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   L I N E   O F   F I R E

Why Are We Unloved?
Until China comes clean on past horrors, it won't win the respect it craves

Americans will find much to like in Chinese Premier Zhu Rongji when he visits the United States this week. Zhu is a well-educated, down-to-earth person with a sharp sense of humor. He knows intimately the irrationality of the communist system: in 1957 he was "sent down" to the countryside for questioning the sensibility of Mao's economic targets. Zhu is the opposite of the arrogant, ignorant fool of a leader one so often meets in China. Yet, he is unlikely to find the respect he desires.

On the surface only three big issues divide the U.S. and China: trade, Taiwan and human rights. As always, the trade conflict will surely be resolved, however imperfectly. Despite frustration over China's allegedly unfair trading practices, quintessential American brands like Coke and Microsoft are now as much a part of Chinese daily life as they are American. And there is one U.S. export that doesn't show up in the trade balance: an American university degree. It is rare now to find children of Chinese leaders without one. What is the price tag of a friendly mind if it belongs to a future Chinese premier?

On the question of Taiwan, no sane person on either side of the Taiwan Strait believes war is even remotely probable. The Strait is the supply route for Japan's energy needs. Interrupting that flow would drag down the world's second-largest economy, pulling the rest of Asia into a black hole, a prospect nobody will tolerate. Taiwan is also an extension of Silicon Valley, supplying a huge share of the world's computer components. Every advanced nation needs to keep its computers humming, just as world manufacturing needs uninterrupted oil supplies. In addition, Premier Zhu must recognize that Taiwan represents something dear to the American psyche: a people who have freely chosen how they should live and be governed. The U.S. isn't likely to look the other way if Beijing moves on Taiwan. And if there were an invasion, Taiwan would become China's Vietnam, for the locals wouldn't welcome Beijing.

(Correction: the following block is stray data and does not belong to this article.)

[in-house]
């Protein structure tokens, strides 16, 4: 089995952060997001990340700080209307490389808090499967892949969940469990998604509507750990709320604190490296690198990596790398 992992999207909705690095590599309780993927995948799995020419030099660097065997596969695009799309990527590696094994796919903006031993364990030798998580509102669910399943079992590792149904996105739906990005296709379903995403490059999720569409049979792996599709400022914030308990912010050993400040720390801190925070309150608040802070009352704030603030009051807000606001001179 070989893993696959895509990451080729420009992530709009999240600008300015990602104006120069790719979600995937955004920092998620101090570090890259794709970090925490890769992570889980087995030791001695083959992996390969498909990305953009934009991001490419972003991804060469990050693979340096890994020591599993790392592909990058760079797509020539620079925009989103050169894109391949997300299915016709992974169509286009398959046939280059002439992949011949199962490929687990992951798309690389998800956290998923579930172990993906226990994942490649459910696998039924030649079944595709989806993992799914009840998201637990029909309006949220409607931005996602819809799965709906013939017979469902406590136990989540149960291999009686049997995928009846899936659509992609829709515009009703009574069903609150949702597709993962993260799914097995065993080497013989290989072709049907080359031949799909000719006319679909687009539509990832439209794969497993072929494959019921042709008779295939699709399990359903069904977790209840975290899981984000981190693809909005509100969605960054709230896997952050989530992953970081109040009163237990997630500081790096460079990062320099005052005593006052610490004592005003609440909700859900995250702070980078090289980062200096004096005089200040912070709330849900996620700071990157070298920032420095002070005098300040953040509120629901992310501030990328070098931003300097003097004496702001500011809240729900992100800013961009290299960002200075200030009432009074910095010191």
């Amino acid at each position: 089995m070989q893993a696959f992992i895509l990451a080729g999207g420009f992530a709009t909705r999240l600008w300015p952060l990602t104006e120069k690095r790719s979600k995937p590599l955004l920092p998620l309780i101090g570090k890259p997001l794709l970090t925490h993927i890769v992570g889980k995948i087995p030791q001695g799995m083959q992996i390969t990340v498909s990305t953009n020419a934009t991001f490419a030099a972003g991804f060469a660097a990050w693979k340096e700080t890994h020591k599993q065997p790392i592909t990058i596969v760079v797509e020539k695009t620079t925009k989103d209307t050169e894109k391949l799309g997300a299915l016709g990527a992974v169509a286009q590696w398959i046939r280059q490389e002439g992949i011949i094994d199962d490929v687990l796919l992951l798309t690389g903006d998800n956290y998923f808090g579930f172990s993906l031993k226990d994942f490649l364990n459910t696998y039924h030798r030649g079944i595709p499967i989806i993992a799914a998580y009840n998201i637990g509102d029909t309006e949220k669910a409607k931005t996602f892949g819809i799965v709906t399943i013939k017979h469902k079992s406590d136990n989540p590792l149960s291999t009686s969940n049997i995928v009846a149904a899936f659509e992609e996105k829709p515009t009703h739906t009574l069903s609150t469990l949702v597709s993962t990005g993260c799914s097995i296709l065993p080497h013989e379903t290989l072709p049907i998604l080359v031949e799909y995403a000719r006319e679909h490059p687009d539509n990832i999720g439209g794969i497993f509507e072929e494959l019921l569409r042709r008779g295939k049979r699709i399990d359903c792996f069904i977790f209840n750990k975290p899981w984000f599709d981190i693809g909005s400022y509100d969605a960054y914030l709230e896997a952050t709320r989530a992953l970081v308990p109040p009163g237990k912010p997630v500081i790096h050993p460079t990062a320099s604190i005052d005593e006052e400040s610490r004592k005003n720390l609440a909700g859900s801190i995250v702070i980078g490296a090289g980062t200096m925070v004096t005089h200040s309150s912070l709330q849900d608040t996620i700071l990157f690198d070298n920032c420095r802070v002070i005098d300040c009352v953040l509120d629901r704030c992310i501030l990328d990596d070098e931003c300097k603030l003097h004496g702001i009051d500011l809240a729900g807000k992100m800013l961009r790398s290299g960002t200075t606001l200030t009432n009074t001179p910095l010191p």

So the only issue that truly divides China and the U.S. is human rights. Beijing can reasonably claim that respect for human rights in China has never been better. Economic freedom, the foundation of all liberties, is visible across the land. On that basis alone, Beijing feels it should have its back patted, not kicked. It is also true that the U.S. is less demanding of certain allies that lack a credible human rights record.

PAGE 1  |  2


April 12, 1999

Difficult Mission
When Zhu Rongji arrives in the United States, he will have to traverse the minefield that Sino-U.S. relations have become

Two-Way Street
Beijing is getting fed up with U.S. carping

Madman or Messiah?
China's Prime Minister has always skated the thin line between success and disgrace

This edition's table of contents | TIME Asia home



U.S. secretary of state says China should be 'tolerant'

Philippine government denies Estrada's claim to presidency

Faith, madness, magic mix at sacred Hindu festival

Land mine explosion kills 11 Sri Lankan soldiers

Japan claims StarLink found in U.S. corn sample

Thai party announces first coalition partner


COVER: President Joseph Estrada gives in to the chanting crowds on the streets of Manila and agrees to make room for his Vice President

THAILAND: Twin teenage warriors turn themselves in to Bangkok officials

CHINA: Despite official vilification, hip Chinese dig Lamaist culture

PHOTO ESSAY: Estrada Calls Snap Election

WEB-ONLY INTERVIEW: Jimmy Lai on feeling lucky -- and why he's committed to the island state


COVER: The DoCoMo generation - Japan's leading mobile phone company goes global

Bandwidth Boom: Racing to wire - how underseas cable systems may yet fall short

TAIWAN: Party intrigues add to Chen Shui-bian's woes

JAPAN: Japan's ruling party crushes a rebel at a cost

SINGAPORE: Singaporeans need to have more babies. But success breeds selfishness

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